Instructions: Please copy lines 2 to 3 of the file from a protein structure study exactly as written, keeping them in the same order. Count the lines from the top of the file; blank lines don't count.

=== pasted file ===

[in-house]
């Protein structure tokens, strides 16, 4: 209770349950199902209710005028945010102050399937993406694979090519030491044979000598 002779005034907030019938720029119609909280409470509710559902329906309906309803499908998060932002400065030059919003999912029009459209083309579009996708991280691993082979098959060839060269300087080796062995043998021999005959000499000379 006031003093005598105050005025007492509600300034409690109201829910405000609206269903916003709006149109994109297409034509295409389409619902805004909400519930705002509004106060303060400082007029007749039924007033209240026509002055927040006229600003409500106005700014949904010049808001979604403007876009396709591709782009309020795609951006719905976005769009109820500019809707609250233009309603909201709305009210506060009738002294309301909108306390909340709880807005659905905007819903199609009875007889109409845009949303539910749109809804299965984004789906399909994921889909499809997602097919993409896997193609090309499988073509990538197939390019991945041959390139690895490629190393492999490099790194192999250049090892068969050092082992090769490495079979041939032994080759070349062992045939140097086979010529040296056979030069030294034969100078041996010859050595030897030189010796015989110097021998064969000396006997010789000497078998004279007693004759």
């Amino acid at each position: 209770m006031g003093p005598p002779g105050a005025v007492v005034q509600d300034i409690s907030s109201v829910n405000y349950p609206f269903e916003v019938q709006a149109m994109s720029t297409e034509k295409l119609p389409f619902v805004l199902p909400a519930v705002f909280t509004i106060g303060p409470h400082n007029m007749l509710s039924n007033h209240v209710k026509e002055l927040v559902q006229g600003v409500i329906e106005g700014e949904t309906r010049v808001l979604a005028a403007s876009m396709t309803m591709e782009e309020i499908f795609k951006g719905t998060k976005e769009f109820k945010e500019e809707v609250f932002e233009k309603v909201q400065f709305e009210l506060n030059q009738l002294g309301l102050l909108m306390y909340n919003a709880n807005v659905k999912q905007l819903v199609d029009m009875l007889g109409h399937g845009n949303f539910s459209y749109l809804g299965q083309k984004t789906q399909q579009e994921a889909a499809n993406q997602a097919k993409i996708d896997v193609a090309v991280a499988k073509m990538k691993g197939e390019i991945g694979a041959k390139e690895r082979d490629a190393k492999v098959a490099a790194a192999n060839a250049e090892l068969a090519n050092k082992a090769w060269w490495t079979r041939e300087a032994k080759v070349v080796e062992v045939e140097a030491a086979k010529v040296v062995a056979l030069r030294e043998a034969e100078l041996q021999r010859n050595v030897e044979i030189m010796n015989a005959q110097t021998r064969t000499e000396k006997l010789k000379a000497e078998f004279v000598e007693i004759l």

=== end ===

């Protein structure tokens, strides 16, 4: 209770349950199902209710005028945010102050399937993406694979090519030491044979000598 002779005034907030019938720029119609909280409470509710559902329906309906309803499908998060932002400065030059919003999912029009459209083309579009996708991280691993082979098959060839060269300087080796062995043998021999005959000499000379 006031003093005598105050005025007492509600300034409690109201829910405000609206269903916003709006149109994109297409034509295409389409619902805004909400519930705002509004106060303060400082007029007749039924007033209240026509002055927040006229600003409500106005700014949904010049808001979604403007876009396709591709782009309020795609951006719905976005769009109820500019809707609250233009309603909201709305009210506060009738002294309301909108306390909340709880807005659905905007819903199609009875007889109409845009949303539910749109809804299965984004789906399909994921889909499809997602097919993409896997193609090309499988073509990538197939390019991945041959390139690895490629190393492999490099790194192999250049090892068969050092082992090769490495079979041939032994080759070349062992045939140097086979010529040296056979030069030294034969100078041996010859050595030897030189010796015989110097021998064969000396006997010789000497078998004279007693004759």
């Amino acid at each position: 209770m006031g003093p005598p002779g105050a005025v007492v005034q509600d300034i409690s907030s109201v829910n405000y349950p609206f269903e916003v019938q709006a149109m994109s720029t297409e034509k295409l119609p389409f619902v805004l199902p909400a519930v705002f909280t509004i106060g303060p409470h400082n007029m007749l509710s039924n007033h209240v209710k026509e002055l927040v559902q006229g600003v409500i329906e106005g700014e949904t309906r010049v808001l979604a005028a403007s876009m396709t309803m591709e782009e309020i499908f795609k951006g719905t998060k976005e769009f109820k945010e500019e809707v609250f932002e233009k309603v909201q400065f709305e009210l506060n030059q009738l002294g309301l102050l909108m306390y909340n919003a709880n807005v659905k999912q905007l819903v199609d029009m009875l007889g109409h399937g845009n949303f539910s459209y749109l809804g299965q083309k984004t789906q399909q579009e994921a889909a499809n993406q997602a097919k993409i996708d896997v193609a090309v991280a499988k073509m990538k691993g197939e390019i991945g694979a041959k390139e690895r082979d490629a190393k492999v098959a490099a790194a192999n060839a250049e090892l068969a090519n050092k082992a090769w060269w490495t079979r041939e300087a032994k080759v070349v080796e062992v045939e140097a030491a086979k010529v040296v062995a056979l030069r030294e043998a034969e100078l041996q021999r010859n050595v030897e044979i030189m010796n015989a005959q110097t021998r064969t000499e000396k006997l010789k000379a000497e078998f004279v000598e007693i004759l």